THE JOHN DOE TIMES

28 December 1996

VOL. III, No. 1

IN THIS ISSUE:

"GOVERNMENT BY GRAND JURY": APPEALS COURT GIVES GLENN WILBURN & CHARLES KEY BEST CHRISTMAS PRESENT.

"CHRISTMAS COAL FOR THE COVERUP-ERS": KEATING CROWD CRAPS PANTS.

LANGAN HAS SECOND THOUGHTS ABOUT JURY PANEL-- IS HE READING JOHN DOE TIMES? (ANSWER: YUP, HE PROBABLY IS. WE SEND IT TO HIM REGULARLY, ANYWAY.)

ALSO: THE J.D.T. ANNOUNCES THIS MONTH'S WINNER OF THE FEDERAL AGENCY/"PET NAZI"-AWARD GOES TO THE FBI & "BOMBIN' JOHNNY" BANGERTER.

TRIVIA QUESTION FOR NEXT MONTH: BOYS AND GIRLS, WHICH AGENCY HAS MORE "PET NAZIS" ON THE PAYROLL-- A. THE FBI; B. THE ATF; C. THE DEA; D. THE SECRET SERVICE; E. U.S. ARMY & AIR FORCE MILITARY INTELLIGENCE UNITS?

BONUS QUESTION: WHICH AGENCY DO "PET NAZIS' PREFER TO WORK FOR, BY A MARGIN OF ALMOST TWO TO ONE?

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LIFE IMITATES ART.......

Deputy Governor Danforth: "You have heard rebellion spoken in the town?"

Reverend Hale: "Excellency, there are orphans wandering from house to house; abandoned cattle bellow on the highroads, the stink of rotting crops hangs everywhere, and no man knows when the harlots' cry will end his life-- and you wonder yet if rebellion's spoke? Better you should marvel how they do not burn your province!"

The Crucible, Act Four, by Arthur Miller.

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SEEKING GOVERNMENT BY GRAND JURY:

Late on the afternoon of Christmas Eve, I heard from J.D. Cash and Glenn Wilburn almost simultaneously about the Appeals Court ruling on the Grand Jury petition. It was the best Christmas present any of us could have received. The Keating bunch, as you will see from the attached articles and editorials, didn't take it so kindly.

DAILY OKLAHOMAN, OKC, OK

25 December 1996

RULING BACKS NEW INQUIRY INTO BOMBING

2 Can Circulate Grand Jury Petition

By Nolan Clay and John Greiner, Staff Writers

An appeals court ruled Tuesday that a state legislator can seek a grand jury investigation into controversial theories that the government knew beforehand about the Oklahoma City bombing and that other suspects still are to be caught.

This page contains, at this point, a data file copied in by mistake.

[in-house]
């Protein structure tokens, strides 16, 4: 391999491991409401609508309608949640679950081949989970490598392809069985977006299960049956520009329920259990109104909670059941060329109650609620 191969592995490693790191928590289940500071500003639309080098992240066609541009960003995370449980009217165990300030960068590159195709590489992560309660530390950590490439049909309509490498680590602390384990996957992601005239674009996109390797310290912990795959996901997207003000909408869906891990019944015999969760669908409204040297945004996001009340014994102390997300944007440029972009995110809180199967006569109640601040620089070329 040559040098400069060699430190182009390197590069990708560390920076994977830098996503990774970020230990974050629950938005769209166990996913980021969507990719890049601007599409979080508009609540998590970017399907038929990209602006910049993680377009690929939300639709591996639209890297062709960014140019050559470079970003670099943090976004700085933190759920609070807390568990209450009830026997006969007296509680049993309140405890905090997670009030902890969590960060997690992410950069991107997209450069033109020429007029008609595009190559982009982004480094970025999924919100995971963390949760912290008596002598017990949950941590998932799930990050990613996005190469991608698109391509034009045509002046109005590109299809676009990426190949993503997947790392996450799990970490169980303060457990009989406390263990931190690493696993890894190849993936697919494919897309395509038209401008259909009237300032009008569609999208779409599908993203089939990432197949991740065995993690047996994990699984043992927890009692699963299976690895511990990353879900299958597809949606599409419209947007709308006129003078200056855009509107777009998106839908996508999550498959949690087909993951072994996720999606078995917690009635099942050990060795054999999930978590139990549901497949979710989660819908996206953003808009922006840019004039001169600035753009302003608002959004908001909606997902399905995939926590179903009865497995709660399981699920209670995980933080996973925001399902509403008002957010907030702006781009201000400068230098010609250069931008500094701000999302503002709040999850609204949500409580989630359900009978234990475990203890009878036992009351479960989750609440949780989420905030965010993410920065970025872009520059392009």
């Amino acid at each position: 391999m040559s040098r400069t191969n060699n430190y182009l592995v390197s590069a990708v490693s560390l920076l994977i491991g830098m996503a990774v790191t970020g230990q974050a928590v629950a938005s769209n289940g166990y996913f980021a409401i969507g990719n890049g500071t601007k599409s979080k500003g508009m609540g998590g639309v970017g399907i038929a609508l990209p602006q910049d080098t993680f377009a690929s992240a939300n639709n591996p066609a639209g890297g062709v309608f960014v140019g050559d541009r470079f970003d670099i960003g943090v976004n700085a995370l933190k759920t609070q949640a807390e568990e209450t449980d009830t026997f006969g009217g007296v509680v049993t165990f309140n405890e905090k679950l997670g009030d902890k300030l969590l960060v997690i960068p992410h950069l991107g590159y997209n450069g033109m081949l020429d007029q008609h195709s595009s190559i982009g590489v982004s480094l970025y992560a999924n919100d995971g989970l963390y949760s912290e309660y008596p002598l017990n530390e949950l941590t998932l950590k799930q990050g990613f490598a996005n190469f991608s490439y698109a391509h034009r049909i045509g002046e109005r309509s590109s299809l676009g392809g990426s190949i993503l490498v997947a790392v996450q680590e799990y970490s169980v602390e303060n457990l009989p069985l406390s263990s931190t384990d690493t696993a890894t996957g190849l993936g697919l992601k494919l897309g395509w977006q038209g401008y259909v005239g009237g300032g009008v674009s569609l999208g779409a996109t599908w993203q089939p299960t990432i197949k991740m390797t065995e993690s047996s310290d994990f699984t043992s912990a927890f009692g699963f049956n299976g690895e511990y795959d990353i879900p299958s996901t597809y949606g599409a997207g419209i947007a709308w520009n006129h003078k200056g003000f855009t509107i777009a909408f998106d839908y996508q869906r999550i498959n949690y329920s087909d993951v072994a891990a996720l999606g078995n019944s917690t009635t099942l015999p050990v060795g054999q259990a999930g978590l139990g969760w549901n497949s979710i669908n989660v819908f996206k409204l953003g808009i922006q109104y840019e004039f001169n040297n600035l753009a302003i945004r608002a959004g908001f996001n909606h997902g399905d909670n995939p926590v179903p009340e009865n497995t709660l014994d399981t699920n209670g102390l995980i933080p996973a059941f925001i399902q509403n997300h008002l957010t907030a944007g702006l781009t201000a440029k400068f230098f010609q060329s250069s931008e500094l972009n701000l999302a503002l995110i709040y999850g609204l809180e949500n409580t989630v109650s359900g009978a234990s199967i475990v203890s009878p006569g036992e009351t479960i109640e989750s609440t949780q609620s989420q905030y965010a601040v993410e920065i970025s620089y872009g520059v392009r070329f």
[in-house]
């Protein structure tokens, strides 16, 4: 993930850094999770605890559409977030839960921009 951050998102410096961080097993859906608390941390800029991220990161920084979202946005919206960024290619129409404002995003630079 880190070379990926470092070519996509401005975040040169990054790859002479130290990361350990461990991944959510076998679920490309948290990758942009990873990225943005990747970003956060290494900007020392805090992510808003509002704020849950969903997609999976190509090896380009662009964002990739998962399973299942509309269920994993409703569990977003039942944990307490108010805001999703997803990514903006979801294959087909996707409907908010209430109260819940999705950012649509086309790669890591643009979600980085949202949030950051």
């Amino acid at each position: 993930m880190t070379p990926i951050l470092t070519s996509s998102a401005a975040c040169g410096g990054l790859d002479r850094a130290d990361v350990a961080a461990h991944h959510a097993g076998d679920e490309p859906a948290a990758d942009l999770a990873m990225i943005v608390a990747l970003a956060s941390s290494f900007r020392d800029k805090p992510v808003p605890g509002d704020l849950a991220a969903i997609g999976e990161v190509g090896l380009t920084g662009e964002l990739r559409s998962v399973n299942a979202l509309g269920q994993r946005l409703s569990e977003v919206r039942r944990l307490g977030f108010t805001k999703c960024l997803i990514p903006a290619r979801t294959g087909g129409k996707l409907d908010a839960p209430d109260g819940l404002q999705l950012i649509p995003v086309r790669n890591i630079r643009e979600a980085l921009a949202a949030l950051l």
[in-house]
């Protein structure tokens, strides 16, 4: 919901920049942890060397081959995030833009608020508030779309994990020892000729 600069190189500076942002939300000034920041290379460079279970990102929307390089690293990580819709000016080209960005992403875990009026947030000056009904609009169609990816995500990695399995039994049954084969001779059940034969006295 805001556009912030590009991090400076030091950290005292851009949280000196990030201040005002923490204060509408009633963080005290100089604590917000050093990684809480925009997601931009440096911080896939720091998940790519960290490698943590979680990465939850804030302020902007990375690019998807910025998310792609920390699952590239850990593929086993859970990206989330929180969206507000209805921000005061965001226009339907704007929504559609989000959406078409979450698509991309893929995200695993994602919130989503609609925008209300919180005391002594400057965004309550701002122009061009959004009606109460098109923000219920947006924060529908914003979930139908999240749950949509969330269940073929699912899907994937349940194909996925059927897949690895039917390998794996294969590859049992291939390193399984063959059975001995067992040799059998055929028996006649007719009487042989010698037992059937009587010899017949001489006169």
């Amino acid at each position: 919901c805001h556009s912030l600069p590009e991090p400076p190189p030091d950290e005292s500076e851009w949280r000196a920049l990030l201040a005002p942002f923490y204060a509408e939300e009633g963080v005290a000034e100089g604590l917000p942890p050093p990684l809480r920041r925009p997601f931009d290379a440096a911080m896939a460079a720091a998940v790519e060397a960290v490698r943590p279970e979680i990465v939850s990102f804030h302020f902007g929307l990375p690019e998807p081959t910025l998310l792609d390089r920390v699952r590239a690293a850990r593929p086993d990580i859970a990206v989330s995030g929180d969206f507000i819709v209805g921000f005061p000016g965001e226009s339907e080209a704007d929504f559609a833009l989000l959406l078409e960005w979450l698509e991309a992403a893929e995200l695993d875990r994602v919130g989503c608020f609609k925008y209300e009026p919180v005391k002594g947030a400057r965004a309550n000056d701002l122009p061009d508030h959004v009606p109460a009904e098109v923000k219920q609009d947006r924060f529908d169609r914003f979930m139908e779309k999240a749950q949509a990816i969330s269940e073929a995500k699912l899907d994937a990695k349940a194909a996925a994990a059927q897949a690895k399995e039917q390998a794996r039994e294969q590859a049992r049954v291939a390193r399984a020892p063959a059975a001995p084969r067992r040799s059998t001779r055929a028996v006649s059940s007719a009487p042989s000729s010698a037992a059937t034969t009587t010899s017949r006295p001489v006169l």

The Oklahoma Court of Civil Appeals ruled that Rep. Charles Key and bombing victim Glenn Wilburn must be allowed to circulate a petition seeking the investigation.

Two suspects, Timothy McVeigh and Terry Nichaols, were indicted by a federal grand jury last year. But Key and Wilburn want an Oklahoma County grand jury to review evidence they say federal investigators ignored.

The ruling Tuesday was a major victory for Key, R-Oklahoma City, who has been an outspoken critic of the federal investigation. However, the state Supreme Court still could review the opinion and reject it.

Key told The Oklahoman he was "extremely excited" and "elated" by the ruling but not really surprised "because we fully expected this."

Wilburn said, "That's wonderful. I'm thrilled. That makes my day." His two grandsons, Chase Smith, 3, and Colton, 2, died in the April 19, 1995, attack on the Oklahoma City federal building.

McVeigh, 28, and Nichols, 41, were accused of by the federal grand jury of blowing up the Alfred P. Murrah Federal Building with a fertilizer bomb. The explosion resulted in 168 deaths.

Key and Wilburn twice tried last year to get a judge's permission to gather enough signatures to convene a grand jury in Oklahoma City. Bith times, Oklahoma County District Judge Dan Owens refused.

"The allegations made in the petition have been thoroughly investigated and this Court sees no reason, as a matter of law, to attempt to reinvent the wheel and duplicate an investigation performed by the federal government," Owens wrote in an opinion on Nov. 6, 1995.

In a 3-0 opinion, the Court of Civil Appeals ruled tuesday that Owens was wrong.

The appeals court found that the judge cannot block a grand jury on public-policy grounds or because of questions about the motives of those requesting the investigation.

Oklahoma County prosecutors, arguing on behalf of the judge, had told the appeals court it should not allow Key and Wilburn to abuse the grand jury process because they wanted "to pursue vain allegations of government cover-up involving the Murrah bombing."

Oklahoma County prosecutors also argued that "taxpayers should not be made to bear the cost of multiple grand juries at the whim of any one individual without a discretionary check on this process."

But the appeals court ruled: "The concerns over motive and public policy are simply not proper considerations for the district judge in determining the sufficiency of the petition. Rather, they are issues appropriately contemplated by the grand jury in deciding whether to take action, if and when the people indicate their will to call a grand jury by signing the circulated petition."

Oklahoma County prosecutors have 20 days to ask the Supreme Court to review the decision.